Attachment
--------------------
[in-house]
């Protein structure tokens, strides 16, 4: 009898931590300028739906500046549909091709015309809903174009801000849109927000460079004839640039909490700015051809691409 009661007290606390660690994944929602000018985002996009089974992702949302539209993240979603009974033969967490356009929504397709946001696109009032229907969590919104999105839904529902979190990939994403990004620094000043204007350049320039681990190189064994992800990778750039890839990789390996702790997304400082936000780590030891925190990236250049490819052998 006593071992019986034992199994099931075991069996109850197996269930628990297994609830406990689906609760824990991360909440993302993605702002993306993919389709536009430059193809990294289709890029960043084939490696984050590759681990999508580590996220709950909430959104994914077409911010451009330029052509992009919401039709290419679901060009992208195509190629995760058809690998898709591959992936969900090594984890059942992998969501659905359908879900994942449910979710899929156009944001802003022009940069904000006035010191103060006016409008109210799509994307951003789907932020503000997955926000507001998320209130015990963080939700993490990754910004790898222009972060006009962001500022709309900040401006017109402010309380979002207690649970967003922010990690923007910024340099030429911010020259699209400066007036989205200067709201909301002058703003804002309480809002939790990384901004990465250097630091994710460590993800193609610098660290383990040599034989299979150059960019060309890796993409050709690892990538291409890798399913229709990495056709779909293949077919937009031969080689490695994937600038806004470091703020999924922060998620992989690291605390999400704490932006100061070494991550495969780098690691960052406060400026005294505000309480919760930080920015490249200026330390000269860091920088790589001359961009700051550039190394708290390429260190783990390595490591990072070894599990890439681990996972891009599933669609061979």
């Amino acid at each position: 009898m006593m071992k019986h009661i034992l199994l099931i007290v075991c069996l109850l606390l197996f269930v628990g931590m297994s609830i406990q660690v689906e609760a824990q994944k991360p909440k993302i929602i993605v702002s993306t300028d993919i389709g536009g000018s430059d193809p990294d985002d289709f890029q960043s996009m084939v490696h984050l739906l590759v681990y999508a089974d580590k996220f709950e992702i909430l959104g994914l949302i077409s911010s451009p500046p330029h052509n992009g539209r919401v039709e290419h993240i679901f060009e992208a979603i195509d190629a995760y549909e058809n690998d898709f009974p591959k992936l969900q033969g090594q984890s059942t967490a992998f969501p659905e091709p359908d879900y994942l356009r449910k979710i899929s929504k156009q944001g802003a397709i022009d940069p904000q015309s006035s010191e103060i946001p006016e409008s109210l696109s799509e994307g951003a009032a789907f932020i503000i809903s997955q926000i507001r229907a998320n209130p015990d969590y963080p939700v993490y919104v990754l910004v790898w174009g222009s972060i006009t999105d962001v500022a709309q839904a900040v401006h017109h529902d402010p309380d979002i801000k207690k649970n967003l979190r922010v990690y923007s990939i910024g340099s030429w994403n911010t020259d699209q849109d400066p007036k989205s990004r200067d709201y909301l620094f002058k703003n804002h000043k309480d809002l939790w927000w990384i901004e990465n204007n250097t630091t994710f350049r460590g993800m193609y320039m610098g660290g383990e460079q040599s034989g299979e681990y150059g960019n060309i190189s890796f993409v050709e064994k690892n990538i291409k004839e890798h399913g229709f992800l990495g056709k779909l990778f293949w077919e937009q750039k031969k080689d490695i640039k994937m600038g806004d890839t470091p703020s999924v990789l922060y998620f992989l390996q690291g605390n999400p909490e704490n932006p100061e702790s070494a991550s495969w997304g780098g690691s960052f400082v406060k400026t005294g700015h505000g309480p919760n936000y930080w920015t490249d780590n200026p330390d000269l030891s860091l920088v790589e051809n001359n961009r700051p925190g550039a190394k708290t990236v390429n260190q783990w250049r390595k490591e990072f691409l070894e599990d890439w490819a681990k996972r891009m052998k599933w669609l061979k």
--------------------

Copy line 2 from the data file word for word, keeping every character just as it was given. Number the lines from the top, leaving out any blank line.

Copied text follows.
């Protein structure tokens, strides 16, 4: 009898931590300028739906500046549909091709015309809903174009801000849109927000460079004839640039909490700015051809691409 009661007290606390660690994944929602000018985002996009089974992702949302539209993240979603009974033969967490356009929504397709946001696109009032229907969590919104999105839904529902979190990939994403990004620094000043204007350049320039681990190189064994992800990778750039890839990789390996702790997304400082936000780590030891925190990236250049490819052998 006593071992019986034992199994099931075991069996109850197996269930628990297994609830406990689906609760824990991360909440993302993605702002993306993919389709536009430059193809990294289709890029960043084939490696984050590759681990999508580590996220709950909430959104994914077409911010451009330029052509992009919401039709290419679901060009992208195509190629995760058809690998898709591959992936969900090594984890059942992998969501659905359908879900994942449910979710899929156009944001802003022009940069904000006035010191103060006016409008109210799509994307951003789907932020503000997955926000507001998320209130015990963080939700993490990754910004790898222009972060006009962001500022709309900040401006017109402010309380979002207690649970967003922010990690923007910024340099030429911010020259699209400066007036989205200067709201909301002058703003804002309480809002939790990384901004990465250097630091994710460590993800193609610098660290383990040599034989299979150059960019060309890796993409050709690892990538291409890798399913229709990495056709779909293949077919937009031969080689490695994937600038806004470091703020999924922060998620992989690291605390999400704490932006100061070494991550495969780098690691960052406060400026005294505000309480919760930080920015490249200026330390000269860091920088790589001359961009700051550039190394708290390429260190783990390595490591990072070894599990890439681990996972891009599933669609061979």